| federal district ： ウィキペディア英語版|
A federal district is a type of administrative division of a federation, under the direct control of a federal government. Federal districts often include capital districts, and they exist in various countries and states all over the world.
The seat of the U.S. federal government in Washington, D.C. is a federal district known as the "District of Columbia", which is not part of any U.S. state. Other federally administered areas that are within a state, but not under its jurisdiction are called federal enclaves. In main addition, the U.S. government has several other kinds of "federal districts" which are not specifically related to a capital city:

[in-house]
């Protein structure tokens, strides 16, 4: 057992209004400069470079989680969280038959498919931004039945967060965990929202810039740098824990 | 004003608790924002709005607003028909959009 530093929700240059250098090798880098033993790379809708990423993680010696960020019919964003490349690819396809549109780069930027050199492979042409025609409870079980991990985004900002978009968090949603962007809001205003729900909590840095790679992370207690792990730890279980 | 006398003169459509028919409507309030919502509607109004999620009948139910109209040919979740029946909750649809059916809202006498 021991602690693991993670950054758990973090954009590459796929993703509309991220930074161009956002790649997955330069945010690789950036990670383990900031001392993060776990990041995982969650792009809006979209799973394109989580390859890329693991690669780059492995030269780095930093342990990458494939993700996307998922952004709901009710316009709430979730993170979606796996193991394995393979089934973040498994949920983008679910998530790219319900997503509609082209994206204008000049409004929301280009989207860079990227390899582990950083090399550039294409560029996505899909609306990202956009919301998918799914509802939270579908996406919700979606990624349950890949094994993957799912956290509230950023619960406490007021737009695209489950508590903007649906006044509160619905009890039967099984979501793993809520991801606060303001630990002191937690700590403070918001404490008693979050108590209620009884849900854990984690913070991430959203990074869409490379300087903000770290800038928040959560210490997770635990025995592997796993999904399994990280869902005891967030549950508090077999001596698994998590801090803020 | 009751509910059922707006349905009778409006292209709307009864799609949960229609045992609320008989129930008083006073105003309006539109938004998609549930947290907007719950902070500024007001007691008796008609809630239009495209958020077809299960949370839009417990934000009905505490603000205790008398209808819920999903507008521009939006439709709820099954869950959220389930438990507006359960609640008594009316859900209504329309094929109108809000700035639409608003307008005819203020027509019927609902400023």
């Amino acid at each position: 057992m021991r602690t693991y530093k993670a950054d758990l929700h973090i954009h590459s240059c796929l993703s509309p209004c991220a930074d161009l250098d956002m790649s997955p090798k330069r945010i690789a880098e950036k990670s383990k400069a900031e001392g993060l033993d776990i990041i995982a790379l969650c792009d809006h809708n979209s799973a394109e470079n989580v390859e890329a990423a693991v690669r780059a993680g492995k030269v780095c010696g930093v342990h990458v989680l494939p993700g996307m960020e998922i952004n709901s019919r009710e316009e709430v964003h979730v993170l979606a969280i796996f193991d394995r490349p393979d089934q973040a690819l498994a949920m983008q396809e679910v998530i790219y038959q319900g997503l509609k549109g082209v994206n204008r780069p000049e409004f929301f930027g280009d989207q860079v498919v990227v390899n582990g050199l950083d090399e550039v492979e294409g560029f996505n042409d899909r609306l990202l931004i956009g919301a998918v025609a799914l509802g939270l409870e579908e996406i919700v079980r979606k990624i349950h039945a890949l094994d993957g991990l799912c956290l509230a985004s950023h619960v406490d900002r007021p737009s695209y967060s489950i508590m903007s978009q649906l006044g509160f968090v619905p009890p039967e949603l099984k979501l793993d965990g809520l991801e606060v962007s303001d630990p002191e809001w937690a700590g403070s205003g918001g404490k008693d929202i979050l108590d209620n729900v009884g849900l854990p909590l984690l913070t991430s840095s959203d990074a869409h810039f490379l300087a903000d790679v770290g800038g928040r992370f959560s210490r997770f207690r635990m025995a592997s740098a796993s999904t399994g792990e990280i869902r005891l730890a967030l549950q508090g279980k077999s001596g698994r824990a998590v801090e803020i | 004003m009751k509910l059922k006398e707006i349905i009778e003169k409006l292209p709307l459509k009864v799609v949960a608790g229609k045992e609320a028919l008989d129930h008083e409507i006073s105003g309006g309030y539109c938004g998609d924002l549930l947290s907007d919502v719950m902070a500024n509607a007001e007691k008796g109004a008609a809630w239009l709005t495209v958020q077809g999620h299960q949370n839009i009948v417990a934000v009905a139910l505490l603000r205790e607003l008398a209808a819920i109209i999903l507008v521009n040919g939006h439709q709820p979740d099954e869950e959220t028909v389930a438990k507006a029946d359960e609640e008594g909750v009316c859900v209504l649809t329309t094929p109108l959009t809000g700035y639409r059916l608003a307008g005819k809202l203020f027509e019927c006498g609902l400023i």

*The federal court system divides each state principal, the District of Columbia, and Puerto Rico, into one or more federal judicial districts. A United States district court and a bankruptcy court are located in each. There are also regional federal judicial circuits, each consisting of a group of states (except for the District of Columbia Circuit, which consists only of the federal district, and the Federal Circuit, whose jurisdiction is based on specific subject matter instead of geography); Puerto Rico and the United States territorial courts are also assigned to circuits. Each circuit has a United States court of appeals.
抄文引用元・出典: フリー百科事典『 ウィキペディア（Wikipedia）』
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